Representatives from St. Patrick’s School in Seneca Falls and St. Mary’s School in Waterloo have formed a joint committee to examine the possibility of consolidation, according to Sister Elizabeth Meegan, OP, superintendent of schools for the Diocese of Rochester.
The committee, formed in December 2003, consists of both schools’ principals as well as teachers and parents from each school. It has been looking at the situation in both schools and at information from the diocesan schools office on the conditions of the buildings, said Diana Oravec, principal of St. Patrick’s. The committee has also discussed potential sites for a possible consolidated school, ways that might be used to attract new students to it, and additional programs and services it might be able to offer, said Fred Smith, principal of St. Mary’s. The committee is expected to submit a recommendation to the diocesan office this fall on whether it would be beneficial for the schools to consolidate.
“Declining enrollment is certainly an issue in both schools. The per-pupil cost is going to be higher when you have a lower enrollment,” Sister Meegan said, adding that low enrollment makes it difficult to ensure that classes will be large enough to facilitate good socialization among students.
The committee also has been looking at ways to help the staff and students get to know each other, which would ease a transition should consolidation occur, Oravec said. The schools had been working together on specific events for years, she added, even holding an annual joint Halloween party.
The collaboration became much more extensive this year, Smith said. Students met at each other’s churches for Stations of the Cross during Lent; students from both schools participated in Waterloo’s Memorial Day parade; and the students and staff of both schools met in June for a picnic and field day.
Smith said he expects the children from both schools to interact with each other even more this year, noting that such collaboration is not only good for students but also for the schools, which benefit from sharing the cost of programs.
Some of the schools’ seventh-graders had become acquainted by playing against each other in basketball, but other activities for seventh-graders — such as the Seder meal they shared with Father William Laird, St. Patrick’s pastor — are being arranged to enable students to get to know each other as more than just competitors.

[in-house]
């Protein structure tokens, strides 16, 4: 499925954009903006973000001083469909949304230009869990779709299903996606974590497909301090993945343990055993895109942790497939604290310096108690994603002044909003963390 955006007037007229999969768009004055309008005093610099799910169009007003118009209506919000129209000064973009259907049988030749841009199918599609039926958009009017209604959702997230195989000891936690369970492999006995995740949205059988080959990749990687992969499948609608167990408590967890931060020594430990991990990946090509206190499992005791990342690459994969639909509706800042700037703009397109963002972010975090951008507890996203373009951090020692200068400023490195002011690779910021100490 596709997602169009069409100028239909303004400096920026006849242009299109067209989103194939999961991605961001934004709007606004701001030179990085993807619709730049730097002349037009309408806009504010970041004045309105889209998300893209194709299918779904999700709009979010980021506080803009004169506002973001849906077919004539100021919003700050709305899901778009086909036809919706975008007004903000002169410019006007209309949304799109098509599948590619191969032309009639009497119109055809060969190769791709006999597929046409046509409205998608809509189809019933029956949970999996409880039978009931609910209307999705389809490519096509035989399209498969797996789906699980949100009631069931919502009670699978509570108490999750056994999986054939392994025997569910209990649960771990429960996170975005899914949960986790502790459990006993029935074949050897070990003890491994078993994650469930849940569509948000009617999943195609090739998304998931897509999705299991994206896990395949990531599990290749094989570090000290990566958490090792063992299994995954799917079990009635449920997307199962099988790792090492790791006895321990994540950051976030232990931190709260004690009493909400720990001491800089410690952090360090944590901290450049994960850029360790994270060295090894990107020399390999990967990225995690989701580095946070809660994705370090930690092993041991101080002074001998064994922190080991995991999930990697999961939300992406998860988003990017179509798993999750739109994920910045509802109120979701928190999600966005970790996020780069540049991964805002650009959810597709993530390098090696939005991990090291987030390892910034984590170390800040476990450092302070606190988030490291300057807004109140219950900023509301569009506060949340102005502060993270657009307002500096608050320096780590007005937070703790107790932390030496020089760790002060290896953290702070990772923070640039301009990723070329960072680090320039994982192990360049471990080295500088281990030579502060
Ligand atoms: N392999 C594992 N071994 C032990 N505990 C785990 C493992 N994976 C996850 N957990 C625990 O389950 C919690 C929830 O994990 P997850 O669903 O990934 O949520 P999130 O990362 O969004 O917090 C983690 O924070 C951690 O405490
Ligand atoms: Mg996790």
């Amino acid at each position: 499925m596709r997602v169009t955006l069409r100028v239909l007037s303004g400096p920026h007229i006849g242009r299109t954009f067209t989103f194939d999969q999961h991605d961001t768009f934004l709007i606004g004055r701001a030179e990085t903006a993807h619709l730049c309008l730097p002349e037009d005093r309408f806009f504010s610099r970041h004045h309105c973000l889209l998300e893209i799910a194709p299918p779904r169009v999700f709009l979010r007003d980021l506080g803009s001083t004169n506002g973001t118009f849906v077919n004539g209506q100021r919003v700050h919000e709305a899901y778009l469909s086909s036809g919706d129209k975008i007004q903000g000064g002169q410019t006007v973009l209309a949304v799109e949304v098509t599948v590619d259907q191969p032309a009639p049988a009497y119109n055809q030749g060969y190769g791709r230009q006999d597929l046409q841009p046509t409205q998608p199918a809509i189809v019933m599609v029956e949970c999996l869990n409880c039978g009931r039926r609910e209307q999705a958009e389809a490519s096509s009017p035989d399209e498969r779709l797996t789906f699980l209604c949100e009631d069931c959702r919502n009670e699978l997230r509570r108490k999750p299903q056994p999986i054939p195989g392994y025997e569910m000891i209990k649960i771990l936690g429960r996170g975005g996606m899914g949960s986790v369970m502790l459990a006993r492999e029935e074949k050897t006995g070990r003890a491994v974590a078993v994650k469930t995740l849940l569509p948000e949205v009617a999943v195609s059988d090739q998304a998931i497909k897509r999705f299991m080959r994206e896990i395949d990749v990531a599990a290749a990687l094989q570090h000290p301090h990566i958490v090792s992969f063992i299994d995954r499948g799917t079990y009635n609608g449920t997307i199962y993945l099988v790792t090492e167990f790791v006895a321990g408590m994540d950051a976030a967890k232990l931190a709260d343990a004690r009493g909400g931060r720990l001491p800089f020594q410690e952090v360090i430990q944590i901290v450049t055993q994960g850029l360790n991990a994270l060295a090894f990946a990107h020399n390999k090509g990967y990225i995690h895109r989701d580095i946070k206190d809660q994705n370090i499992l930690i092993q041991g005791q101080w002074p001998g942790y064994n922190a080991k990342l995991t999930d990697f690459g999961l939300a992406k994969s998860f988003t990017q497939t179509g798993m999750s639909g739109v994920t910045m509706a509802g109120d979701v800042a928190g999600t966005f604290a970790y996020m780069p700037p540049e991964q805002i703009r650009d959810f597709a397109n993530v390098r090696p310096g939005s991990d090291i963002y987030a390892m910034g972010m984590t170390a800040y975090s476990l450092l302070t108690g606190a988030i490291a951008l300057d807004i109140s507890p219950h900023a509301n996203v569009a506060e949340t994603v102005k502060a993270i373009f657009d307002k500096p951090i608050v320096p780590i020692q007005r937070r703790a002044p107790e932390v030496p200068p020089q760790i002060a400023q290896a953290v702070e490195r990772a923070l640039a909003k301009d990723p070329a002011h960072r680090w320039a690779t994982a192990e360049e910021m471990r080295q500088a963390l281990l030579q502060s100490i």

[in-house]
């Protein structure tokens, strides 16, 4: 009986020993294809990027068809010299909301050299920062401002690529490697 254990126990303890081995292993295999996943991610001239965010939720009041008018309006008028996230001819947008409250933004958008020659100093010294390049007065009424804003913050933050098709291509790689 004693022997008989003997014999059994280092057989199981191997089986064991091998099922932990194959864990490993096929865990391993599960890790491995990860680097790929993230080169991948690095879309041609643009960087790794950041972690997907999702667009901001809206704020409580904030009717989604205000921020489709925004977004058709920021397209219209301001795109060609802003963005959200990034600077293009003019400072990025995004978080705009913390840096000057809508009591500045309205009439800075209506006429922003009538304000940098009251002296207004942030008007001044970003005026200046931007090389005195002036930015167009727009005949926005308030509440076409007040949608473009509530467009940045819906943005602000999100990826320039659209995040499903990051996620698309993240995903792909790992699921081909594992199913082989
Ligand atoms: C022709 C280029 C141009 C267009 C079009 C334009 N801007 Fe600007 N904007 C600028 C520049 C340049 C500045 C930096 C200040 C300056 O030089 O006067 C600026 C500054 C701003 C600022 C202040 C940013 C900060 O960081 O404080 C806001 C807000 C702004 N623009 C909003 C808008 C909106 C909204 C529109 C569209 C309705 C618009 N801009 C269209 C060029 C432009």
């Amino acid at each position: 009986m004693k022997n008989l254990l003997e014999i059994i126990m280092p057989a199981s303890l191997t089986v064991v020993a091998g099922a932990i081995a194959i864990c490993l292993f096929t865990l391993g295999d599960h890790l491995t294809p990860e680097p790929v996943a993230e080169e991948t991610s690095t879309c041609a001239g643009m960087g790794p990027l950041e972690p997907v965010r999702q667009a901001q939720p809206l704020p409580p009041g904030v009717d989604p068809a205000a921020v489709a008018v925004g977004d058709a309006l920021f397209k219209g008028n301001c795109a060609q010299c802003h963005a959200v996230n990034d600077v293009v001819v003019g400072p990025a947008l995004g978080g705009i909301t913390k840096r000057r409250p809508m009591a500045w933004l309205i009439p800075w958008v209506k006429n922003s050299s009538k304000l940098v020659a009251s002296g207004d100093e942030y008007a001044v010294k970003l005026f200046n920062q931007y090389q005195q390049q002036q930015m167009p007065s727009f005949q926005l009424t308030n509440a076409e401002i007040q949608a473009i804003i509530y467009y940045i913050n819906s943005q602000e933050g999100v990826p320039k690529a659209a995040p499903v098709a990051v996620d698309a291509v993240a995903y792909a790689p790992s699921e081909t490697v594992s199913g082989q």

“If and when the merger occurs, the kids aren’t going to be completely left in the lurch,” Oravec said. “We are working together and for the best interests of the kids. We put the kids as our No. 1 priority.”
Preserving Catholic education in Seneca County is a priority for the joint committee, she added. If preventative steps aren’t taken, both schools could fail.
“Both of the communities are very supportive of Catholic education and want to ensure the future of Catholic education,” Sister Meegan said. “It is difficult for communities that have a long history of Catholic schools to talk about things changing. Change is always difficult for people, particularly with regard to their schools, their churches, because there’s a lot of history and a lot of allegiance and love.”
Although change is difficult, people in the area are beginning to see the need to consider consolidation of the schools and the benefits it could bring, Smith said.
“You can’t keep funding and funding when your enrollment continues to drop. It’s just not cost-effective. There’s a lot more to be gained from looking at consolidation than there is to lose. People are starting to realize that,” he said.
In a letter inserted into parish bulletins, the joint committee stressed the importance of being proactive in pursuing a detailed strategic plan for possible consolidation.
“A meeting will be held in October 2004 to decide on the future of Catholic school education in our communities,” the letter said. “With the support of the families in our two parishes who already believe in the value of a Catholic education, we will be successful.”